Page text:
Sarracenia minor

Sarracenia minor
Sarracenia minor var. okefenokeensis at Okefenokee Swamp Park, Waycross, Georgia
Scientific classification
Kingdom: Plantae
(unranked): Angiosperms
(unranked): Eudicots
(unranked): Asterids
Order: Ericales
Family: Sarraceniaceae
Genus: Sarracenia
Species: S. minor
Binomial name
Sarracenia minor
Walt. (1788)
Sarracenia minor range

Sarracenia minor, also known as the hooded pitcherplant,[1] is a perennial, terrestrial, rhizomatous, herbaceous, carnivorous plant in the genus Sarracenia. Like all the Sarracenia, it is native to North America.


In 1788, the first description of S. minor was written by Thomas Walter. The specific epithet minor means "small" and refers to the typical size of the pitchers. The common name refers to the characteristic lid of this species.


The typical form is a relatively small plant with pitchers about 25–30 centimetres (10–12 in) in height. An especially large form, with pitchers up to 90–120 centimetres (3–4 ft) high, grows in the Okefenokee marshes,[2] at the border between Georgia and Florida.

The tubes are mostly green throughout, but can also be reddish in the upper part. Flowering occurs late March to mid-May. Flowers are yellow in colour and odorless. Over a hundred seeds are produced by a capsule.

Sarracenia minor and S. psittacina are the only species in the genus to employ domed pitchers with translucent white patches that allow light to enter. It has been suggested that the light shining through these patches attracts flying insects further into the pitcher and away from the pitcher's mouth in a similar manner to Darlingtonia californica and two Nepenthes species, N. aristolochioides and N. klossii. The pitcher is filled with water and enzymes produced by the plant and helpful in the digestion of prey. In the wild, Sarracenia minor seems very attractive to ants, although it also attracts and eats a wide range of flying insects.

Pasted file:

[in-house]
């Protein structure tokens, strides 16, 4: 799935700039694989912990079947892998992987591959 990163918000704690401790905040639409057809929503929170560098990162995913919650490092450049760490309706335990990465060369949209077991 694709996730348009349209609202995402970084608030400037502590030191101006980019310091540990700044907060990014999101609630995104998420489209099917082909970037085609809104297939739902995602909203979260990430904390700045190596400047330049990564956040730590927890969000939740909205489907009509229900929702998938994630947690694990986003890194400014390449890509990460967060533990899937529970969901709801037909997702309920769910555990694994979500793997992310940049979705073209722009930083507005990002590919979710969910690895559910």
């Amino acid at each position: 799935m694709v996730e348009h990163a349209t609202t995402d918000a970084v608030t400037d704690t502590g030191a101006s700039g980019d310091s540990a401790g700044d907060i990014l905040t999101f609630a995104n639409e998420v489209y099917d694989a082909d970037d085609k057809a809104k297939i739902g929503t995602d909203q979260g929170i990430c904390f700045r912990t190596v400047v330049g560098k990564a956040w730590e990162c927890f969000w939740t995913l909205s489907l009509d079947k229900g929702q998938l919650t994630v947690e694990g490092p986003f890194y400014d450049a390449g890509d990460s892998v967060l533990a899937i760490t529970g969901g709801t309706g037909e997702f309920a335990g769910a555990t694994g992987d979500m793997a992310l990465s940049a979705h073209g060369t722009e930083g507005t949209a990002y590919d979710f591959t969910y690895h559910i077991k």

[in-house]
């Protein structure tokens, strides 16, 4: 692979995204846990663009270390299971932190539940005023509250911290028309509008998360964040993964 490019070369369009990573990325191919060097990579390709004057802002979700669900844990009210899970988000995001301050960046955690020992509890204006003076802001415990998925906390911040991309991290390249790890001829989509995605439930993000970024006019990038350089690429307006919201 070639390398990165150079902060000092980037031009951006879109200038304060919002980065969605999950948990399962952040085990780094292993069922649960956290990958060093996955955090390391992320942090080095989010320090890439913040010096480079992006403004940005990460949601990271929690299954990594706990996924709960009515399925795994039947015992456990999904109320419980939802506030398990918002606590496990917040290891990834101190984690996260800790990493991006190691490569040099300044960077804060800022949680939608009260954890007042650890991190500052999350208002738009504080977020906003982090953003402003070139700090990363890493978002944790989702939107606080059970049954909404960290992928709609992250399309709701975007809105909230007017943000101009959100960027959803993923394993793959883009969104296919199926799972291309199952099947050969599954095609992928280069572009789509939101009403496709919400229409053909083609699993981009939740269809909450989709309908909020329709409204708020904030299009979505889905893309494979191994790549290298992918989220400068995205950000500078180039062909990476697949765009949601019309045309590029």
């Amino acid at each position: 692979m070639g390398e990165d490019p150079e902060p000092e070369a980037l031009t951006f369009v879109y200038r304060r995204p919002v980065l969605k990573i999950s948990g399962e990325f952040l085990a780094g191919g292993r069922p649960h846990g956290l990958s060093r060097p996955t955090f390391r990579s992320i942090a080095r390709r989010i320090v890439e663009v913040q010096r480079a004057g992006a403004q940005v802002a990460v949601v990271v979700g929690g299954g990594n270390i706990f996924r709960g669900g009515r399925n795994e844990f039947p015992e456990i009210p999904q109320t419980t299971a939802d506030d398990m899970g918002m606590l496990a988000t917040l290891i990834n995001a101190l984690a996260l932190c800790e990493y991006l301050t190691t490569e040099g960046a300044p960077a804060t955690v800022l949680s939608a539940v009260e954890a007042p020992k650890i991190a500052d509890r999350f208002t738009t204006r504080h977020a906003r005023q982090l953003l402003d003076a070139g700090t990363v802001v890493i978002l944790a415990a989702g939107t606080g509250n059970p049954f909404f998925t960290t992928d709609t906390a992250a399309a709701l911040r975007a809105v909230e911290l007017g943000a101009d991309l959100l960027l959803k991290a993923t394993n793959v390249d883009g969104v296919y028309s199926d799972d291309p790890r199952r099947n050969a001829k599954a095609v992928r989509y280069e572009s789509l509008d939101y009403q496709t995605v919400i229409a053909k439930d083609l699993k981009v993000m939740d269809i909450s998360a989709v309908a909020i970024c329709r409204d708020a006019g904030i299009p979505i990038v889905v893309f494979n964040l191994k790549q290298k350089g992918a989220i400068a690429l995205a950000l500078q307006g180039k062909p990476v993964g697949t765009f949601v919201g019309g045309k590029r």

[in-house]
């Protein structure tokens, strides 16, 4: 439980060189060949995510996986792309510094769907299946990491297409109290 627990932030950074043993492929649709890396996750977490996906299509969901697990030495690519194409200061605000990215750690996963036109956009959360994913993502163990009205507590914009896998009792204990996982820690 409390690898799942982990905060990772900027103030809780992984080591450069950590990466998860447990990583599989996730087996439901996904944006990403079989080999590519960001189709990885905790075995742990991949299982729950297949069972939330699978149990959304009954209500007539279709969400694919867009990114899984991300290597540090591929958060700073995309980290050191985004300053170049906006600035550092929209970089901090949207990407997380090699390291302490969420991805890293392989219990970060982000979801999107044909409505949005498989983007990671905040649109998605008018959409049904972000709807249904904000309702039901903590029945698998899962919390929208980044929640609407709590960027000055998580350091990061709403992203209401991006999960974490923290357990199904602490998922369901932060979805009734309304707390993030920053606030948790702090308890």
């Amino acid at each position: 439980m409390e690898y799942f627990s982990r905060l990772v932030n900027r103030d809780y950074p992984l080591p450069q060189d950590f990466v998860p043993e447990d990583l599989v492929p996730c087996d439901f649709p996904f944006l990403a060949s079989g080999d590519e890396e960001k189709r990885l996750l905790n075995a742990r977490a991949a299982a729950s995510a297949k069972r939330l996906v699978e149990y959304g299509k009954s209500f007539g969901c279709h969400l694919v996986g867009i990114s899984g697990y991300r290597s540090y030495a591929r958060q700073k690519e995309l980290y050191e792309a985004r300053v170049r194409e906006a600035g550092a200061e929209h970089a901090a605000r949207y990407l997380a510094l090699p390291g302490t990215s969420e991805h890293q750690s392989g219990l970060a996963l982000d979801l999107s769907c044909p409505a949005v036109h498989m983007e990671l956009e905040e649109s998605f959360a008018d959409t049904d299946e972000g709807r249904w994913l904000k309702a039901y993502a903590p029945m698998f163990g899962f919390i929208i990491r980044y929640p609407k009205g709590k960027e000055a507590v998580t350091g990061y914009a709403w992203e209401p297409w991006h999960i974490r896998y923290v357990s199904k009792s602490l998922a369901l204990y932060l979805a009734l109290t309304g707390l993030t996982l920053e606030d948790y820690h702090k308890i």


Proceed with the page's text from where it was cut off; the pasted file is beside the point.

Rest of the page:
This plant can be found in the coastal regions of northern Florida and in Georgia up to the southern part of North Carolina. The species exhibits the southernmost range of any member of the Sarracenia genus extending to fragmented populations surrounding Lake Okeechobee in south-central Florida.


It grows in swampy environments poor in nutrients such as nitrogen or phosphorus.

Infraspecific taxa




  1. "Sarracenia minor". Natural Resources Conservation Service PLANTS Database. USDA. Retrieved 6 November 2015.
  2. D’Amato, Peter. 1998. The Savage Garden: Cultivating Carnivorous Plants. Ten Speed Press, Berkeley. ISBN 0-89815-915-6

External links

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